What is Quantum Mechanics all about?
At the turn of the twentieth century, scientists began to realize that the subatomic [smaller than or occurring within an atom] world behaved radically different from our everyday experience. There are many things in our day-to-day life which we take for granted, one of the most obvious ones being that any object which we observe always has a definite position and can trace a certain path when it is in motion. For example, when you throw a pen up in the air, you can see it gradually going up and then back down to the ground. You’ll be perhaps surprised to know that no such thing can be said of subatomic particles. It was gradually concluded that subatomic particles don’t follow continuous and smooth paths throughout space like our everyday macroscopic objects do; rather, subatomic particles such as an electron can seemingly “go through” two different holes at the same time, and yet occupy a single specific position at a later time, almost as if it had briefly split into two entities and then recombined!
The story gets even weirder from there. An electron can be in multiple states of being at the same time; it can be in a state possessing energy 𝐸 while 1 simultaneously also being in a state of being possessing energy 𝐸 . Make no 2 mistake about what i’m trying to tell you: I'm not saying that the electron had energy 𝐸 and then, at a later time, acquired energy ; I'm saying it’s in both states 1 𝐸 2 of being at the same time! If you are confused by this then you’re in good company; such behavior is simply incomprehensible to us but we will see how physicists came to these conclusions despite these unthinkable consequences.
Because of its absurdness, many people even joke about learning quantum mechanics. I’ve seen Richard Feynman’s quote too many times: “I think I can safely say that nobody understands quantum mechanics”. Don’t worry, you didn’t just waste your money. Everyone who learns quantum mechanics is learning the behavoir of nature, or more specifically, what we know about the behavoir of nature. It’ll be clear to you while reading this book that the theory intuitively doesn’t make sense, and that was Feynman’s idea. But in my opinion, that’s what make the theory so exotic; Nature is behaving in a way that we can’t comprehend. This sentence is both exciting and dangerous. If quantum mechanics, which we know is true by the experiments done, opposes our intuition, what else might be analogous? If a definiteness, which should be an absolute fact, turned to be debatable, imagine what might be hidden…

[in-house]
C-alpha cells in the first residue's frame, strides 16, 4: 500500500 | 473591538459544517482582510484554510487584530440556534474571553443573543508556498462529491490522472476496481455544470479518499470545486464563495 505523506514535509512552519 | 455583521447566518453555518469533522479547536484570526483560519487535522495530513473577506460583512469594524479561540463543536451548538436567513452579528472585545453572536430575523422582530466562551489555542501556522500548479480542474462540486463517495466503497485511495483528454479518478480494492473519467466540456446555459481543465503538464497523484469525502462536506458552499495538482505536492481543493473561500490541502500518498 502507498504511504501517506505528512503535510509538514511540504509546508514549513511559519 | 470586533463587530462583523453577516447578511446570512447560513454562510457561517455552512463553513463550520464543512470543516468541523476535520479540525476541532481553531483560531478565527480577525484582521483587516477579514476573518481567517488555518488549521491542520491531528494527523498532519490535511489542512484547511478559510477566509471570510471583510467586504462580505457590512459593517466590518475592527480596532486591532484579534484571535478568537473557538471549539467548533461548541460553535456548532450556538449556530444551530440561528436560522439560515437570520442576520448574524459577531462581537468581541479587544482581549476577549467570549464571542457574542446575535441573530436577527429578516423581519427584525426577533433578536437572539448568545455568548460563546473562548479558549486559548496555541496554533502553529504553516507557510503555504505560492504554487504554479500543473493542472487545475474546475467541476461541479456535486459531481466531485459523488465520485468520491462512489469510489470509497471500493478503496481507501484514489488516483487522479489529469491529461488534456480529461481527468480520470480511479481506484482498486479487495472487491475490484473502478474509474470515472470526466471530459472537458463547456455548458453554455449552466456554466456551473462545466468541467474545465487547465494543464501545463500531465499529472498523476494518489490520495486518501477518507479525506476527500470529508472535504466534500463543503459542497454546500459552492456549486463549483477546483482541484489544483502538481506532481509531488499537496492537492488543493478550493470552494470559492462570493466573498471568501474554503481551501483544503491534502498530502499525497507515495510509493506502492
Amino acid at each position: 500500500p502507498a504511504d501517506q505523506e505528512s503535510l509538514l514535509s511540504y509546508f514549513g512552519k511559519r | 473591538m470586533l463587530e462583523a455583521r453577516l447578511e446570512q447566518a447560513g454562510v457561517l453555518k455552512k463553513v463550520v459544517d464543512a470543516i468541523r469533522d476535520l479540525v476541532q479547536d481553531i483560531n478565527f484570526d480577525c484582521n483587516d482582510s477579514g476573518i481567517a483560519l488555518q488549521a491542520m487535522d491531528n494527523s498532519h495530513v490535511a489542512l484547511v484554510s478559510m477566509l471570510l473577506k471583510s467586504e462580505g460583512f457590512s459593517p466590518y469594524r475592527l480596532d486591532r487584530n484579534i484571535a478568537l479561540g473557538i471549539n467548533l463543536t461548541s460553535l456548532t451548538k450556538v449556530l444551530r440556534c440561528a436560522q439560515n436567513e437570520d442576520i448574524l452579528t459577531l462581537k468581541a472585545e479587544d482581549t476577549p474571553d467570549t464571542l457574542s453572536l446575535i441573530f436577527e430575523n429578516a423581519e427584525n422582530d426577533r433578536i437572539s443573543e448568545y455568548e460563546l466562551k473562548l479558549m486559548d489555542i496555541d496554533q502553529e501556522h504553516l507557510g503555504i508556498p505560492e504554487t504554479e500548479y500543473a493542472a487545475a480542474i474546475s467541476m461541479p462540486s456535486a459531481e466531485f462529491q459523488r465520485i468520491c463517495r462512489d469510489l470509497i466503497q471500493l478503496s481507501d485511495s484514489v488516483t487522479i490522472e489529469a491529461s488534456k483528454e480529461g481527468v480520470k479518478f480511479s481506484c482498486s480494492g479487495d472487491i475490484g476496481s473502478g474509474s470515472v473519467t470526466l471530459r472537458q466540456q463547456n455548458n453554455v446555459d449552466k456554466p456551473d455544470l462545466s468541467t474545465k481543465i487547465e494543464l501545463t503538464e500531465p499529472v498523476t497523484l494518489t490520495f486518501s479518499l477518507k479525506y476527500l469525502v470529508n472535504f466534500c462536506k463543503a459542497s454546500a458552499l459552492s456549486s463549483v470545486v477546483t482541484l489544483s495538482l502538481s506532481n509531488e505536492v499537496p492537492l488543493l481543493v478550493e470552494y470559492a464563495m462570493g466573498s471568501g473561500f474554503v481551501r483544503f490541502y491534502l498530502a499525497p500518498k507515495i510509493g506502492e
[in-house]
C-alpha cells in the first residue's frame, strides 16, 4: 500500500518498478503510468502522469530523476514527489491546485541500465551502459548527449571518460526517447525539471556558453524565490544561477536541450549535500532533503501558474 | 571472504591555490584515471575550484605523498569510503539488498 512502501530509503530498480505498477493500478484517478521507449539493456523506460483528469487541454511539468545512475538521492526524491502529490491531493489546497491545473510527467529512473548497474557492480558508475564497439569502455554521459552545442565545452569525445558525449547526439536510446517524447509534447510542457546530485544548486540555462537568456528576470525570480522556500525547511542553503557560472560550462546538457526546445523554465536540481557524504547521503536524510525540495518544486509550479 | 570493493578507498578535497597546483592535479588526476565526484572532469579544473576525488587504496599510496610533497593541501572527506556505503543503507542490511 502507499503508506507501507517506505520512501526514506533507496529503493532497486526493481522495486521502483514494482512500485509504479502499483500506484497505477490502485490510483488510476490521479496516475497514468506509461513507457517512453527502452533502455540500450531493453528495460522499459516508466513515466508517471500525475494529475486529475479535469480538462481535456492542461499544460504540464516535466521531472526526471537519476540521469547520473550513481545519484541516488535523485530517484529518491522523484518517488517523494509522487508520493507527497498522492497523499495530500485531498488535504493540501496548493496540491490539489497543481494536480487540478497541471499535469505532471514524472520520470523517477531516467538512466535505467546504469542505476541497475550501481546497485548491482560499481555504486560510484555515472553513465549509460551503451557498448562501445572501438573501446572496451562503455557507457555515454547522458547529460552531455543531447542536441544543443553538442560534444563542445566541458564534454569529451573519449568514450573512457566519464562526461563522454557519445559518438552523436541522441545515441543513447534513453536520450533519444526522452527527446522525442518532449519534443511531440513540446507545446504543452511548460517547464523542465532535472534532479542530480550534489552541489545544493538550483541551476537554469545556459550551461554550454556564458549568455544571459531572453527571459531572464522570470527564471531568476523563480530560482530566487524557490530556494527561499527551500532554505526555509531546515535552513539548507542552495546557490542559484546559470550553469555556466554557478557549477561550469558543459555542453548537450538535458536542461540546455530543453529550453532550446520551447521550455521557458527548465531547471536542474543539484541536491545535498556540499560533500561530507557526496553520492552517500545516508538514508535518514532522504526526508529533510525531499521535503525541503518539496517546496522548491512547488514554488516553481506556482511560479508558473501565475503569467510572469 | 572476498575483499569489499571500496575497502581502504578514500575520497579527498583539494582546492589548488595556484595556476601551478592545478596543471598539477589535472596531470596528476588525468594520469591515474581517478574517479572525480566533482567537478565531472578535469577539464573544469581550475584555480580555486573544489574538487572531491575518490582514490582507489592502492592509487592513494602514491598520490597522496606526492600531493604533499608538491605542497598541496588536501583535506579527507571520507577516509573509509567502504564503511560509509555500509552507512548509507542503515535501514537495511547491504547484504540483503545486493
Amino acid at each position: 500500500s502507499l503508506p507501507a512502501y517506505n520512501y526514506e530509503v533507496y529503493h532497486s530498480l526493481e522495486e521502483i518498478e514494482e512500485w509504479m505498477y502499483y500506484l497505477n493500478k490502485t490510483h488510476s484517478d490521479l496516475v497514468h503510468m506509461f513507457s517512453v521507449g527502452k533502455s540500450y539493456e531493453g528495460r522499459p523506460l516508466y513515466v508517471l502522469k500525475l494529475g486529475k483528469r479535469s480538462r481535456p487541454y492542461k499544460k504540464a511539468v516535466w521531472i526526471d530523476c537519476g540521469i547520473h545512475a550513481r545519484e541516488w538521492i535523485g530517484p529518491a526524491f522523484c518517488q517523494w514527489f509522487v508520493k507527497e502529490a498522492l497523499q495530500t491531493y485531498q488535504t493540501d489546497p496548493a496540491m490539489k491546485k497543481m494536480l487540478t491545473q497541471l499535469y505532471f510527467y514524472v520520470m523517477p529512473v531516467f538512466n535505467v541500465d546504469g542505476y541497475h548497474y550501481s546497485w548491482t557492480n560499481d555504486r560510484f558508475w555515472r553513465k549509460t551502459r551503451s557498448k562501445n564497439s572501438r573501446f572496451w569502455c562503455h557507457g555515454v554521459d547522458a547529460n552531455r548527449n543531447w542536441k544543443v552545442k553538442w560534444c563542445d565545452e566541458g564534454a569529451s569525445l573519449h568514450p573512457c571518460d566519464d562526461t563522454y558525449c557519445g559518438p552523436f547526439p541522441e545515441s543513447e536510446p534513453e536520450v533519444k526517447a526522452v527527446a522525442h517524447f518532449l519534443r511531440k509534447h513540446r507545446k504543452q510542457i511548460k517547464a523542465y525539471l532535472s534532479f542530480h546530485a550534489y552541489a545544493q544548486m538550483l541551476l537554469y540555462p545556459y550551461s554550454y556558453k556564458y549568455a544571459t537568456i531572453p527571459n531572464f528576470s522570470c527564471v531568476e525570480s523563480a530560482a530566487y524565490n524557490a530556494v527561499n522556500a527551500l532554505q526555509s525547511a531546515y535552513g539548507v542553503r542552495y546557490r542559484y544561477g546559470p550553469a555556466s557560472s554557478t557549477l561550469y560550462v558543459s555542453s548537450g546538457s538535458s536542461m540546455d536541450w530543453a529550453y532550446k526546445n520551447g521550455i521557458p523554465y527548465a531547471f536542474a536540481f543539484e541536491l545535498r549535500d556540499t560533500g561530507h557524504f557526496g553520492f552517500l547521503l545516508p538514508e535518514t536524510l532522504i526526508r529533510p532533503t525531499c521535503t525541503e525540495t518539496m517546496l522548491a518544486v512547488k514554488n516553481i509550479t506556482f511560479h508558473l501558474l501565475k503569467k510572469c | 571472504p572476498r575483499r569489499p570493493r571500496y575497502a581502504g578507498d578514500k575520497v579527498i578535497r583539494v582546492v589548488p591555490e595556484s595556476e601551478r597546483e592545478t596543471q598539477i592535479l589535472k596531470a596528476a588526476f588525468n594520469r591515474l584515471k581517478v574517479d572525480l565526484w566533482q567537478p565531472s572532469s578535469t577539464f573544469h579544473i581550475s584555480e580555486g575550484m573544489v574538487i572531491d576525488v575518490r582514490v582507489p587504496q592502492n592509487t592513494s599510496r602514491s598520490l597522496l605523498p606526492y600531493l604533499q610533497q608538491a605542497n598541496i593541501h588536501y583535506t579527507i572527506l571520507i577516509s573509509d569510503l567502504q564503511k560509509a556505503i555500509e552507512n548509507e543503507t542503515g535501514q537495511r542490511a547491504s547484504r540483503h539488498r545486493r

It’s been observed countless times that the electron’s behavior depends on whether you’re looking at it or not [by “looking at it”, I really mean measuring it]. If you are not looking at it, then it tends to behave like a wave – an entity which is smeared out in space, capable of interfering with itself just like a water wave can, for example; but then when you suddenly look at it, it behaves like a particle occupying a single position in space. Take a moment to reflect on how weird this is: You – and indeed everything around you – are made of electrons and yet these tiny entities operate in ways that are completely incomprehensible to us. We’ll discuss precisely how this was all observed in the famous double-slit experiment. Reality, as it turns out, can be stranger than fiction! Indeed, even a science fiction writer would be hard-pressed to come up with such a bizarre world that we find ourselves in.